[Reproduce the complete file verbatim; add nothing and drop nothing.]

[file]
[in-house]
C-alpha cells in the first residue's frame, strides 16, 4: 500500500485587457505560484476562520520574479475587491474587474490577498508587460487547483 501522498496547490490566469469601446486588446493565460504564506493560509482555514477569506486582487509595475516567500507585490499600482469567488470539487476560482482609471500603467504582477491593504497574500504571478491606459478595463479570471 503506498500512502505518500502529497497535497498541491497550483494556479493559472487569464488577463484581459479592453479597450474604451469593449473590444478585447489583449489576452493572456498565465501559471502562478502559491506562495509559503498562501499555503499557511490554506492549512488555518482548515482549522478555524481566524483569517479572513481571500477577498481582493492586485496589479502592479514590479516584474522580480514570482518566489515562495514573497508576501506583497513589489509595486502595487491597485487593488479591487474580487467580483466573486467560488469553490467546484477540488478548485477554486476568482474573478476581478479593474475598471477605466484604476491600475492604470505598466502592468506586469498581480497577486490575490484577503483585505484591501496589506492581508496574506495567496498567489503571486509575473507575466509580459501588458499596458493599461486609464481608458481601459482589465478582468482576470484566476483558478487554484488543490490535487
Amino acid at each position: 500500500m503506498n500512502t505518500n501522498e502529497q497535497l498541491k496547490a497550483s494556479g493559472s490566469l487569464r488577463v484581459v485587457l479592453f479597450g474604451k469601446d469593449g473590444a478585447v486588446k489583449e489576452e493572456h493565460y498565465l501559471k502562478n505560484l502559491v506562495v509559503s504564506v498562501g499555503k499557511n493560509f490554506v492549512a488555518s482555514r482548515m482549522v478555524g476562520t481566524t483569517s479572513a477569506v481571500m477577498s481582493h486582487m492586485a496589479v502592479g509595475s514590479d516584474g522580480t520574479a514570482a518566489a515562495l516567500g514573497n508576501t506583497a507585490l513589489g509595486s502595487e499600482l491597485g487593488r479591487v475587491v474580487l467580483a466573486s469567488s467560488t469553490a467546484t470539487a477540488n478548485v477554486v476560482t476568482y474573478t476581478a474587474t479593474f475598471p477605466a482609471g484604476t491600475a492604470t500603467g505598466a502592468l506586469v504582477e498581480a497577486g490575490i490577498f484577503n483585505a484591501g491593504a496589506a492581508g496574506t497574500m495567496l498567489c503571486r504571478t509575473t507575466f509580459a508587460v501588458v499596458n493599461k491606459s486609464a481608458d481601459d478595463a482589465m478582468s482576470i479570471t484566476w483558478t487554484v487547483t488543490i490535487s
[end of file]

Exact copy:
[in-house]
C-alpha cells in the first residue's frame, strides 16, 4: 500500500485587457505560484476562520520574479475587491474587474490577498508587460487547483 501522498496547490490566469469601446486588446493565460504564506493560509482555514477569506486582487509595475516567500507585490499600482469567488470539487476560482482609471500603467504582477491593504497574500504571478491606459478595463479570471 503506498500512502505518500502529497497535497498541491497550483494556479493559472487569464488577463484581459479592453479597450474604451469593449473590444478585447489583449489576452493572456498565465501559471502562478502559491506562495509559503498562501499555503499557511490554506492549512488555518482548515482549522478555524481566524483569517479572513481571500477577498481582493492586485496589479502592479514590479516584474522580480514570482518566489515562495514573497508576501506583497513589489509595486502595487491597485487593488479591487474580487467580483466573486467560488469553490467546484477540488478548485477554486476568482474573478476581478479593474475598471477605466484604476491600475492604470505598466502592468506586469498581480497577486490575490484577503483585505484591501496589506492581508496574506495567496498567489503571486509575473507575466509580459501588458499596458493599461486609464481608458481601459482589465478582468482576470484566476483558478487554484488543490490535487
Amino acid at each position: 500500500m503506498n500512502t505518500n501522498e502529497q497535497l498541491k496547490a497550483s494556479g493559472s490566469l487569464r488577463v484581459v485587457l479592453f479597450g474604451k469601446d469593449g473590444a478585447v486588446k489583449e489576452e493572456h493565460y498565465l501559471k502562478n505560484l502559491v506562495v509559503s504564506v498562501g499555503k499557511n493560509f490554506v492549512a488555518s482555514r482548515m482549522v478555524g476562520t481566524t483569517s479572513a477569506v481571500m477577498s481582493h486582487m492586485a496589479v502592479g509595475s514590479d516584474g522580480t520574479a514570482a518566489a515562495l516567500g514573497n508576501t506583497a507585490l513589489g509595486s502595487e499600482l491597485g487593488r479591487v475587491v474580487l467580483a466573486s469567488s467560488t469553490a467546484t470539487a477540488n478548485v477554486v476560482t476568482y474573478t476581478a474587474t479593474f475598471p477605466a482609471g484604476t491600475a492604470t500603467g505598466a502592468l506586469v504582477e498581480a497577486g490575490i490577498f484577503n483585505a484591501g491593504a496589506a492581508g496574506t497574500m495567496l498567489c503571486r504571478t509575473t507575466f509580459a508587460v501588458v499596458n493599461k491606459s486609464a481608458d481601459d478595463a482589465m478582468s482576470i479570471t484566476w483558478t487554484v487547483t488543490i490535487s